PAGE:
5 Hurdles Logistics Managers Routinely FacePosted on April 27, 2016
Running a distribution center is no easy task. Managing details while keeping things running smoothly encompasses the daily grind of a logistics manager. Not only do these managers handle shipping companies and freight brokers, but they also need to organize goods properly and efficiently. Distributor logistics also means getting the right products to the right location on time and at a competitive cost.
But what are some standard duties a logistics manager can expect?
- Keep accurate records like timesheets, reports, billing, and customer history.
- Process orders and organizing the dispersal of goods.
- Store goods efficiently.
- Recommend optimal transportation modes.
- Implement policies and procedures surrounding logistic processes.
- Negotiate cost-effective shipping and transportation rates.
- Keep staff adequately trained and knowledgeable.
- Stress the importance of health and safety in the workplace.
A logistics coordinator can be found behind a desk or on the floor, working closely with staff ensuring the accuracy of every detail. However, because of its nature, distribution logistics offers plenty of problematic issues on a regular basis.
Routine Hurdles a Logistics Manager Faces:
- Large Amounts of Data
A logistics manager deals with and analyzes large quantities of information daily. This includes fleet loading, fuel bills, route mapping, and logistic reports along with a myriad of other distribution activities. Making sure every piece of information is accurate and accessible can become daunting very quickly.
- Managing Fleets and Maintenance
Companies, big or small, require a certain amount of transportation options to maximize dispersal and movement. Bigger companies have more assets and goods to manage, which falls under the responsibility of the logistics manager. Keeping track of fleets, routes, and cargo can be stressful because of uncontrollable factors like accidents or weather. Logistics management also needs to make sure all vehicles get the proper maintenance to continue steady movement. If one vehicle breaks down, a whole new route needs to be mapped out immediately.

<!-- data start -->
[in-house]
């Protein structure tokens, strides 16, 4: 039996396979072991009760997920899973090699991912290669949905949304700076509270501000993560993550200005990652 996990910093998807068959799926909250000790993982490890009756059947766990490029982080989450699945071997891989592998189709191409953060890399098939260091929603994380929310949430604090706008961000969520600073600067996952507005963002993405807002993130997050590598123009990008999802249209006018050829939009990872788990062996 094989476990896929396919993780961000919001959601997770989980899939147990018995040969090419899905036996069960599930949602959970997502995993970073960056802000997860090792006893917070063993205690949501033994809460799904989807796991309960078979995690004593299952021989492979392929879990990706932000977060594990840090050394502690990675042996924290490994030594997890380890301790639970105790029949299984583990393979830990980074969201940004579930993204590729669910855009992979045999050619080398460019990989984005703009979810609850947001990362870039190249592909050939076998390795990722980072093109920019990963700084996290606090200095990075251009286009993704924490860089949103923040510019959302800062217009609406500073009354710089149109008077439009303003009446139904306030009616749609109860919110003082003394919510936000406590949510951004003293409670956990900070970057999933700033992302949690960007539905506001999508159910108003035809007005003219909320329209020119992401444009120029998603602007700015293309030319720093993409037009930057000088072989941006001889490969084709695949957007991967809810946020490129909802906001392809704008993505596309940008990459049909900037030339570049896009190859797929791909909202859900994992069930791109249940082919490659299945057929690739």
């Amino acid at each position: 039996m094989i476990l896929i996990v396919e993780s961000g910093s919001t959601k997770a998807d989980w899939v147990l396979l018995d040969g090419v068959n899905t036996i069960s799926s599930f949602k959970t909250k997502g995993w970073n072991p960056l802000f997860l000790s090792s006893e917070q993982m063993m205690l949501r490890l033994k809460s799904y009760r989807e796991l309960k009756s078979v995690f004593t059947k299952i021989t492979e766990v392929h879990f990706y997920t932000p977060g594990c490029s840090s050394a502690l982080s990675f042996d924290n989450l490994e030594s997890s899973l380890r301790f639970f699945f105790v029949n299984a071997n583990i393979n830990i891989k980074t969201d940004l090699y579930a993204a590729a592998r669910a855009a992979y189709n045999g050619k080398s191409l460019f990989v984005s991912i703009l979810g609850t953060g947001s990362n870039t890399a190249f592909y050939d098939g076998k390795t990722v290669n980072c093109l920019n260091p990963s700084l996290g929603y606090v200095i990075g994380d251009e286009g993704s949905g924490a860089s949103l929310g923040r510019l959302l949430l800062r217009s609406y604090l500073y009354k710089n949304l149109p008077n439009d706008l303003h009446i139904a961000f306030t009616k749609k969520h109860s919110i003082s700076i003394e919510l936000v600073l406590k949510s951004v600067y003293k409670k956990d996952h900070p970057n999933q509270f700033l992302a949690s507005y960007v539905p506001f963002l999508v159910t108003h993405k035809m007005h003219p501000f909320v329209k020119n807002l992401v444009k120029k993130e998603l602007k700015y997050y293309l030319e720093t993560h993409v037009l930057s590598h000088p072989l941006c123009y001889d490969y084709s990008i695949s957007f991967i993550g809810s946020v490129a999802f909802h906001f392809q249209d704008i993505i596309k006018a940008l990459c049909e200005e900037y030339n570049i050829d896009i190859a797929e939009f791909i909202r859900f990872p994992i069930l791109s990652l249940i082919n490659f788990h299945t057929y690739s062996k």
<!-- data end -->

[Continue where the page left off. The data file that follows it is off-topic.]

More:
- Keeping Communication with Teams
Maintaining clear communication with drivers and operators may be difficult at times due to geographic location differences. A large fleet in remote areas could be hard to manage without reliable communication. Therefore, standards and procedures should be understood by both operators and managers to ensure positive shipping outcomes.
- Monitoring Drivers
Tracking the performance of drivers and operators is also a regular obstacle. Without a fleet tracking system, monitoring breaks and safety rules can be almost impossible. While breaks are essential for all employees, long or unscheduled ones can negatively impact the distribution center. Unsafe driving can also create problems for customers and other drivers on the road. Managing and addressing negligence surrounding performance or safety needs to be addressed immediately by a logistics manager.
- Customer Service
Most logistics managers agree that meeting customer expectations and delivering products on time remains a top priority. Most customers want visibility on all orders. This means that detailed documentation needs to be maintained surrounding the lifecycle of each order. Customers also need the flexibility to change their orders unexpectedly, maybe even a day ahead of delivery. Logistics management has to ensure easy accessibility to all documentation along with an open flow of communication. Any complaints that should arise also have to be dealt with quickly and effectively.
Whether on the floor or behind a desk, logistics managers have a lot of responsibilities including health and safety, negotiating lower-costs, route mapping, maximizing loads, and conferencing with other leaders in the supply chain. To be an effective coordinator, these managers need problem-solving skills, the ability to multitask, impeccable organization and communication abilities, and the innate or learned ability to predict future outcomes. A distribution logistics leader with these qualities will be able to face any obstacle, routine or otherwise, with ease and confidence.